Generic term for grains of conglomerate interstellar material with silicate (SiO2) or carbonaceous (containing carbon) cores. The grains tend to be "sticky" when colliding with some molecules. Dust is primarily responsible for the preferential scattering of blue light, which is the reason why molecular clouds are only transparent to red wavelength light.
Tiny grains of material (e.g., carbon and silicate grains) that are about 0.1-1.0 micron in size. Dust in interstellar space blocks and scatters visible light. The longer wavelengths of radio waves, however, are able to pass through dust in space, allowing astronomers to image previously hidden objects, such as the center of the Milky Way Galaxy.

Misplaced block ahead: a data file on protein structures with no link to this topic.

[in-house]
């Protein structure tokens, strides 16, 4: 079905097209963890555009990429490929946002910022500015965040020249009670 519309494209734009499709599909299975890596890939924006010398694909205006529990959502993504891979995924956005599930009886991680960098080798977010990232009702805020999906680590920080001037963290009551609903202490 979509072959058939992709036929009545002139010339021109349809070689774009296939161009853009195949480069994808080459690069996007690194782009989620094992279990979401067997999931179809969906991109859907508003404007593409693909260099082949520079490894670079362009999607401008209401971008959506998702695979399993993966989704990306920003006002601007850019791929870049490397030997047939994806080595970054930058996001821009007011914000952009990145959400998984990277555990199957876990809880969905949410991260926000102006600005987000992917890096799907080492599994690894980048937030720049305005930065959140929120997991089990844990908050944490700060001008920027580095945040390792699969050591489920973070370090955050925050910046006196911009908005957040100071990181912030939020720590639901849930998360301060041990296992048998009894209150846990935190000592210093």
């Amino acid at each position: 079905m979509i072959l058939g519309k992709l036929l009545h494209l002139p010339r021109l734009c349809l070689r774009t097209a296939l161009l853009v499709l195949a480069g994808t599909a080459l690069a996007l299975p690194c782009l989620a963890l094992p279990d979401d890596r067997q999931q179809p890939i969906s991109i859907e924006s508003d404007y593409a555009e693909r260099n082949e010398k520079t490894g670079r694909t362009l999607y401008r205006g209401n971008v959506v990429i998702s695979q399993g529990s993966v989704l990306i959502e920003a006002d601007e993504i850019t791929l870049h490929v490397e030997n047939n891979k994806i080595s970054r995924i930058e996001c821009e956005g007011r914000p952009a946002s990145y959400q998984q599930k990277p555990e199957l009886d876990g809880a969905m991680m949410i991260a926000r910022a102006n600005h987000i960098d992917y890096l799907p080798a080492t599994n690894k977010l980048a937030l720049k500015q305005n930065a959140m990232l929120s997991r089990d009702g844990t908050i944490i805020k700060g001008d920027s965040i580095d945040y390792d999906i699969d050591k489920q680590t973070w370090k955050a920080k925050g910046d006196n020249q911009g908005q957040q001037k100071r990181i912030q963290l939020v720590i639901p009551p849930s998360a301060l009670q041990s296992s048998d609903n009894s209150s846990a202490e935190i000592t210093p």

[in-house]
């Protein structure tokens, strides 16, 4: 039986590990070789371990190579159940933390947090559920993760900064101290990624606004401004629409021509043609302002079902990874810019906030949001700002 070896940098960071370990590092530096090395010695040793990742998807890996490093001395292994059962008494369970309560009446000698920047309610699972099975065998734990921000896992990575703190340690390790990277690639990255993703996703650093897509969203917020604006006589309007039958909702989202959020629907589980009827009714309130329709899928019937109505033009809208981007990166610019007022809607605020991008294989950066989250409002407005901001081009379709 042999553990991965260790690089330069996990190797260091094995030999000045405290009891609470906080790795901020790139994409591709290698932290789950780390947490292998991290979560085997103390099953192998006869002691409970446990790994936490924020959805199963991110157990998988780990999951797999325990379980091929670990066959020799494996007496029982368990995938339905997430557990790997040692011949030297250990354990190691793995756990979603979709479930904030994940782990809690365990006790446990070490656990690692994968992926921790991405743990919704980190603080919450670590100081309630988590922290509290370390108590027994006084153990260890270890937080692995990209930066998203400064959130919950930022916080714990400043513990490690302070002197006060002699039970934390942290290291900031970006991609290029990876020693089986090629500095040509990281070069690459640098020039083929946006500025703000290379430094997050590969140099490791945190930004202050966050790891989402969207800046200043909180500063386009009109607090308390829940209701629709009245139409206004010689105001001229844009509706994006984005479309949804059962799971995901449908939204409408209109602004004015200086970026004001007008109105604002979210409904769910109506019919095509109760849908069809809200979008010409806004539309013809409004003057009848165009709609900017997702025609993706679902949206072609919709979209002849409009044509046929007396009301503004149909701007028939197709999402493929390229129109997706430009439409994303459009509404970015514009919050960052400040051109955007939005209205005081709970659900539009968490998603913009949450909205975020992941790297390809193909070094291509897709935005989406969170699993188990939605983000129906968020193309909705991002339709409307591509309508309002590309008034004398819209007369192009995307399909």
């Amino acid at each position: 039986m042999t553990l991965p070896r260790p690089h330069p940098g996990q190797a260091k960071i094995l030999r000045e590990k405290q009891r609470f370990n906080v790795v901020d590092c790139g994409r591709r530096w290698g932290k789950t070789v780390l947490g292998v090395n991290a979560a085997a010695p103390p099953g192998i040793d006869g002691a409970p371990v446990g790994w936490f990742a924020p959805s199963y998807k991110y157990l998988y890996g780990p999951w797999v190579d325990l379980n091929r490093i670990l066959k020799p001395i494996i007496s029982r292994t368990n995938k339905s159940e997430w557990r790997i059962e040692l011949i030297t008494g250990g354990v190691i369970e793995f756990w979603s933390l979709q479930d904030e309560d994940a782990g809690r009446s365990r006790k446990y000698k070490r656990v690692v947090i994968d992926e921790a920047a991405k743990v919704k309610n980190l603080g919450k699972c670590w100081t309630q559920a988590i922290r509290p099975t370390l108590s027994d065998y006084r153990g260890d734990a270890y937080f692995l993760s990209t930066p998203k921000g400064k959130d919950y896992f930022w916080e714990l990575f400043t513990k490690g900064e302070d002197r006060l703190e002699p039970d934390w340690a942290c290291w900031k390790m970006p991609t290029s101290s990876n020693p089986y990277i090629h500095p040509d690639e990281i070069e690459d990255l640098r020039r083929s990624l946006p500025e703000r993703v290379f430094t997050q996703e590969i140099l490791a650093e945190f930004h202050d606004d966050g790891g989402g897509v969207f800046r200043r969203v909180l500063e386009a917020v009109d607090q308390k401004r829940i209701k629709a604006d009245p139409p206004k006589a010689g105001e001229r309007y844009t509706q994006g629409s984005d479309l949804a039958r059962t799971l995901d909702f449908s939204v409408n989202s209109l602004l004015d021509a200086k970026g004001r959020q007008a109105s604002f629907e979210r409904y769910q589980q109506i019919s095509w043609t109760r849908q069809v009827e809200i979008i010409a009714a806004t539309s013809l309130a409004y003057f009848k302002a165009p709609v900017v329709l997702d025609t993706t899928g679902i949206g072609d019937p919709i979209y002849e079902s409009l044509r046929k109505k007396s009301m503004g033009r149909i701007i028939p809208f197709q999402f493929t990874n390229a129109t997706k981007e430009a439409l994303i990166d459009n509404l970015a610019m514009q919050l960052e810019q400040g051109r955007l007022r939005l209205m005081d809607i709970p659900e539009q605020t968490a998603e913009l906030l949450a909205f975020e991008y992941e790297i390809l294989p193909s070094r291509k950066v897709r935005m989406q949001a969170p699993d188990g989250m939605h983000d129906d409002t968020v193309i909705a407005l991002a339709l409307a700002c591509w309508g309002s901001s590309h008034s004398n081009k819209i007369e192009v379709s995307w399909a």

Not the dust one finds around the house—which is typically fine bits of fabric, dirt, and dead skin cells—but rather the irregularly shaped grains of carbon and silicates measuring a fraction of a micron across that are found between the stars. Dust is most evident by its absorption, causing large dark patches in regions of our Milky Way Galaxy and dark bands across other galaxies.